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fbc, moores law, and planning cycles



 
 
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  #1  
Old December 28th 03, 10:19 PM
bob
external usenet poster
 
Posts: n/a
Default fbc, moores law, and planning cycles

The whole argument about faster better cheaper and moore's law touches on a
space history point that should be noted.

In the 1960's computer and space science were very much linked, and the new
and demanding needs of the space program (and military) were a large part of
the cutting edge/driving force of computers and many other technologies
(robotics, imaging, etc)

But even then, we all remember wishing when a deep space probe reached its
target it could have the camera or computer technologies that had developed
since its launch.

By the 1980's other forces, primarily the consumer and business markets had
become the predominant driving force behind new technologies and the problem
of shortening developement cycles because of abbreviated market relevance
had been identified as a key issue. (I seem to remember a key study that
found that the market cycle of a printer was shorter than the time it took
to develop it) Of course, NASA, being a government agency still has never
quite caught on to this. The pathfinder mission was a breakthrough in this
regard, and should be praised. The polar lander, with it's most likely
failure scenario showed that it would not be a perfect world, but it wasn't
before fbc either. The beagle may have shown us the lower boundaries of the
fbc model, albeit with a lot of question marks and caveats (what could they
have done with that spot, what really went wrong)

But consider: The physical task of landing on mars is the same as it was 30
years ago. No one here believes we should be using the same technologies we
used back then, why should we use the same technological developement
models? Testing to death increases our success ratio (but does not make it
failure free) but also means that the probe will not have the latest tech
capabilities when it reaches its destination. I would rather get 3 of 5 fbc
probes to their target in 5 years than 2 of 3 in ten.

I think many on this group are remembering the glory days, when space
science was the new king of the hill. This is no longer the case. I seem to
remember that pathfinder used an off the shelf radio modem. I think the
argument could be made that the equiment needed to make a credible space
probe could be assembled from components purchased at radio shack. What NASA
has left that no one else has is the expertise of assembling robust systems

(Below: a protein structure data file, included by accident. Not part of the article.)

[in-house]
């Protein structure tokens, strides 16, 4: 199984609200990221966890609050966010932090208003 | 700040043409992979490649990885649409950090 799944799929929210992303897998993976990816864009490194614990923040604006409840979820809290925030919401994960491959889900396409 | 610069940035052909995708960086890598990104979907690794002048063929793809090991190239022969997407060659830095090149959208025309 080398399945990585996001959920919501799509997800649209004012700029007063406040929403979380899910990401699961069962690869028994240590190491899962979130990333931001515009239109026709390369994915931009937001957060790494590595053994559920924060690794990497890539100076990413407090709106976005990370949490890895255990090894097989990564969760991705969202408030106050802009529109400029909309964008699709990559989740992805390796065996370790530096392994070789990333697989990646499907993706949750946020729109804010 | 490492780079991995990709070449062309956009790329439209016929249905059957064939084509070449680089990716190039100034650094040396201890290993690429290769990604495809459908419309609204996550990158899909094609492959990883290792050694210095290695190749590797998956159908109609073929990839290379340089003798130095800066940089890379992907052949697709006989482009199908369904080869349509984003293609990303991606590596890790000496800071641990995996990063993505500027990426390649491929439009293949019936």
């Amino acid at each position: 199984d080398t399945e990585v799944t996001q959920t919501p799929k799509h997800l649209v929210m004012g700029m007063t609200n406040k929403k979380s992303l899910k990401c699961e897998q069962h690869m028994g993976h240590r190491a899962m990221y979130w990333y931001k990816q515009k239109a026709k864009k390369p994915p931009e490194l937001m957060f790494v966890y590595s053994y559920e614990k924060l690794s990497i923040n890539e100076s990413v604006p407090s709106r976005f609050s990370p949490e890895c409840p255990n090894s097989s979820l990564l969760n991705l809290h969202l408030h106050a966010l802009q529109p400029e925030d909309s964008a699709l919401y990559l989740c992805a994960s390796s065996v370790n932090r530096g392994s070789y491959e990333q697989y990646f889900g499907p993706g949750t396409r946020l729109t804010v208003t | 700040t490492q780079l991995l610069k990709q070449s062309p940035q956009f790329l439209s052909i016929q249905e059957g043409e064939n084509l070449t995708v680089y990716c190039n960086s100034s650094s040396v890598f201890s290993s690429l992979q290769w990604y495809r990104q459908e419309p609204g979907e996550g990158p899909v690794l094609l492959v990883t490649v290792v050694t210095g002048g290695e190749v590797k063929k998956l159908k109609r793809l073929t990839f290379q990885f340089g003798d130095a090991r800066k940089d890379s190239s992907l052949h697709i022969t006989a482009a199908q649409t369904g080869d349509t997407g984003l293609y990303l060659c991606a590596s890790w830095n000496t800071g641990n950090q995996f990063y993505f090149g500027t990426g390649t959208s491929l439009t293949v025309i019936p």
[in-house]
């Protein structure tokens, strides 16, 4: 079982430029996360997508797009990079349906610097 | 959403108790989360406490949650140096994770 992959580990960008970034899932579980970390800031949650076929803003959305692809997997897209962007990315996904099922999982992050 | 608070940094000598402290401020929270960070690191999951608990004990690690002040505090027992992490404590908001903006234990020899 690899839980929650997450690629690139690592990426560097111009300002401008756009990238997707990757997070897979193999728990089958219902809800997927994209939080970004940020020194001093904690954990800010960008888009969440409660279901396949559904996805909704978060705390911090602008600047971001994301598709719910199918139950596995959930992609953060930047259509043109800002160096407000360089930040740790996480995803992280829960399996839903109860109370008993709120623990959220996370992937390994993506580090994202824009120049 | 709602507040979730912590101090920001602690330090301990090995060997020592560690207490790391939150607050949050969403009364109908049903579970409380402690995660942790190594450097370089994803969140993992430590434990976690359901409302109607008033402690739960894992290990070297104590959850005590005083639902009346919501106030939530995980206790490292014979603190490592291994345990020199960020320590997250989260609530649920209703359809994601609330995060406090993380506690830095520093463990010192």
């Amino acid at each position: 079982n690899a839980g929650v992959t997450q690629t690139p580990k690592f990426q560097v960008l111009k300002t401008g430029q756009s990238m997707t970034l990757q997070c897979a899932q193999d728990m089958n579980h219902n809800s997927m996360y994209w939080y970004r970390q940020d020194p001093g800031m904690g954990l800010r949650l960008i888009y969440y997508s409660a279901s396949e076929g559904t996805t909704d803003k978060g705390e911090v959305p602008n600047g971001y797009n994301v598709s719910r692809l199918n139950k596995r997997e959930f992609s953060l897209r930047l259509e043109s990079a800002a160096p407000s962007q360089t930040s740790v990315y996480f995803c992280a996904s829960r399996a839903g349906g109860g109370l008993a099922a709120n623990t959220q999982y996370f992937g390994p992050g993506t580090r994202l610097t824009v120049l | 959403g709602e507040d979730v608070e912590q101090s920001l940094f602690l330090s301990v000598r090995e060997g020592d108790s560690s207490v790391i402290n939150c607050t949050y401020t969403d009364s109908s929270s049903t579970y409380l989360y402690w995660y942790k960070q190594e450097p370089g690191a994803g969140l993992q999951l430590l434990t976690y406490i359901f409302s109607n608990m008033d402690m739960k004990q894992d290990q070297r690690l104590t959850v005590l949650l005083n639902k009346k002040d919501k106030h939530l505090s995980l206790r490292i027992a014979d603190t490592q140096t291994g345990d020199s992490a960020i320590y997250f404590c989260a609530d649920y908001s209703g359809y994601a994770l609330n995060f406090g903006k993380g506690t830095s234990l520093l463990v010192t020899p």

that can handle the extremes of space. They no longer have a monopoly on the
cutting edge hardware.

When I say space age technology to my son, he looks blank. When I say
hottest new product, he gets excited....





Ads
  #2  
Old December 29th 03, 03:25 AM
Derek Lyons
external usenet poster
 
Posts: n/a
Default fbc, moores law, and planning cycles

"bob" wrote:
The whole argument about faster better cheaper and moore's law touches on a
space history point that should be noted.

In the 1960's computer and space science were very much linked, and the new
and demanding needs of the space program (and military) were a large part of
the cutting edge/driving force of computers and many other technologies
(robotics, imaging, etc)


Um, no. The space program drove such technologies little if at all.

But even then, we all remember wishing when a deep space probe reached its
target it could have the camera or computer technologies that had developed
since its launch.


Um, no. Except for the long cruisers like the Pioneers and Voyagers,
essentially no space probe had computer technology change across it's
life.

I think the argument could be made that the equiment needed to make a credible
space probe could be assembled from components purchased at radio shack.


Um, no. There is no evidence in support of such a notion.

What NASA has left that no one else has is the expertise of assembling robust
systems that can handle the extremes of space. They no longer have a monopoly
on the cutting edge hardware.


Um, no. NASA never had a monopoly on cutting edge hardware.
Generally they stayed right behind the leading edge.

When I say space age technology to my son, he looks blank. When I say
hottest new product, he gets excited....


Which suggests more than anything that your son watches little to no
TV, as the marketing term 'space age technology' is as prevalent, and
as meaningless, as it has been for thirty years and more.

D.
--
The STS-107 Columbia Loss FAQ can be found
at the following URLs:

Text-Only Version:
http://www.io.com/~o_m/columbia_loss_faq.html

Enhanced HTML Version:
http://www.io.com/~o_m/columbia_loss_faq_x.html

Corrections, comments, and additions should be
e-mailed to , as well as posted to
sci.space.history and sci.space.shuttle for
discussion.
  #3  
Old December 29th 03, 03:25 AM
Derek Lyons